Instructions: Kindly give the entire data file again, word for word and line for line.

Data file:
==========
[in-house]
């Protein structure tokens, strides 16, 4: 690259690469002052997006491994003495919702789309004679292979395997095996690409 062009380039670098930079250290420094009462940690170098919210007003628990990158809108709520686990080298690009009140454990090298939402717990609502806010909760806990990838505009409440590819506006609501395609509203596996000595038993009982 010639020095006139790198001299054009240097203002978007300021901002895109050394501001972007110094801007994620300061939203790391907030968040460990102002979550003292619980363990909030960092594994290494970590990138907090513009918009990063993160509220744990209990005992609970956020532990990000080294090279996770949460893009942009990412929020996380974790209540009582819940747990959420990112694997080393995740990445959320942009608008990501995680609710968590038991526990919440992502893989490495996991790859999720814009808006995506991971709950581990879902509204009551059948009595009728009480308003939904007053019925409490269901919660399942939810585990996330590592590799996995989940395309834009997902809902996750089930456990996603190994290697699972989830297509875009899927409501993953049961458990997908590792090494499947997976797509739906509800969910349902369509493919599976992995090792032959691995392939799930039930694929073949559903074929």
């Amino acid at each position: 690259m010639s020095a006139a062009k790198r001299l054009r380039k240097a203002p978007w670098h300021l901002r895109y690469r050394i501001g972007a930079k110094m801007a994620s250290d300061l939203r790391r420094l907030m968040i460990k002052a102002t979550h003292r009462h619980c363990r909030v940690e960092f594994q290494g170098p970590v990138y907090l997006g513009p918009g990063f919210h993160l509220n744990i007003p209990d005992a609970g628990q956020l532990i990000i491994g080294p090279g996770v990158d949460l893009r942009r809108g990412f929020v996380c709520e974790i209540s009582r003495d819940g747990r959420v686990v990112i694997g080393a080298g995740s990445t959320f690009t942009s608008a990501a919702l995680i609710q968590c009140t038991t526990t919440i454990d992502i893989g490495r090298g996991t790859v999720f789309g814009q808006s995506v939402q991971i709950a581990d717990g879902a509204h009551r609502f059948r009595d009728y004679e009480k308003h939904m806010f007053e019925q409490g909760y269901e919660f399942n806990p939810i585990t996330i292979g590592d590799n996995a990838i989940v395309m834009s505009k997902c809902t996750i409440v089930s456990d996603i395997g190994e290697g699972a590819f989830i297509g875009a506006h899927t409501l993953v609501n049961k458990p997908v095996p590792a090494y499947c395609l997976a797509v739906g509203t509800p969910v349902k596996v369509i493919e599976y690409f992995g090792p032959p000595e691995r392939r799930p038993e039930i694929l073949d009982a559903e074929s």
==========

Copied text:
[in-house]
């Protein structure tokens, strides 16, 4: 690259690469002052997006491994003495919702789309004679292979395997095996690409 062009380039670098930079250290420094009462940690170098919210007003628990990158809108709520686990080298690009009140454990090298939402717990609502806010909760806990990838505009409440590819506006609501395609509203596996000595038993009982 010639020095006139790198001299054009240097203002978007300021901002895109050394501001972007110094801007994620300061939203790391907030968040460990102002979550003292619980363990909030960092594994290494970590990138907090513009918009990063993160509220744990209990005992609970956020532990990000080294090279996770949460893009942009990412929020996380974790209540009582819940747990959420990112694997080393995740990445959320942009608008990501995680609710968590038991526990919440992502893989490495996991790859999720814009808006995506991971709950581990879902509204009551059948009595009728009480308003939904007053019925409490269901919660399942939810585990996330590592590799996995989940395309834009997902809902996750089930456990996603190994290697699972989830297509875009899927409501993953049961458990997908590792090494499947997976797509739906509800969910349902369509493919599976992995090792032959691995392939799930039930694929073949559903074929």
């Amino acid at each position: 690259m010639s020095a006139a062009k790198r001299l054009r380039k240097a203002p978007w670098h300021l901002r895109y690469r050394i501001g972007a930079k110094m801007a994620s250290d300061l939203r790391r420094l907030m968040i460990k002052a102002t979550h003292r009462h619980c363990r909030v940690e960092f594994q290494g170098p970590v990138y907090l997006g513009p918009g990063f919210h993160l509220n744990i007003p209990d005992a609970g628990q956020l532990i990000i491994g080294p090279g996770v990158d949460l893009r942009r809108g990412f929020v996380c709520e974790i209540s009582r003495d819940g747990r959420v686990v990112i694997g080393a080298g995740s990445t959320f690009t942009s608008a990501a919702l995680i609710q968590c009140t038991t526990t919440i454990d992502i893989g490495r090298g996991t790859v999720f789309g814009q808006s995506v939402q991971i709950a581990d717990g879902a509204h009551r609502f059948r009595d009728y004679e009480k308003h939904m806010f007053e019925q409490g909760y269901e919660f399942n806990p939810i585990t996330i292979g590592d590799n996995a990838i989940v395309m834009s505009k997902c809902t996750i409440v089930s456990d996603i395997g190994e290697g699972a590819f989830i297509g875009a506006h899927t409501l993953v609501n049961k458990p997908v095996p590792a090494y499947c395609l997976a797509v739906g509203t509800p969910v349902k596996v369509i493919e599976y690409f992995g090792p032959p000595e691995r392939r799930p038993e039930i694929l073949d009982a559903e074929s």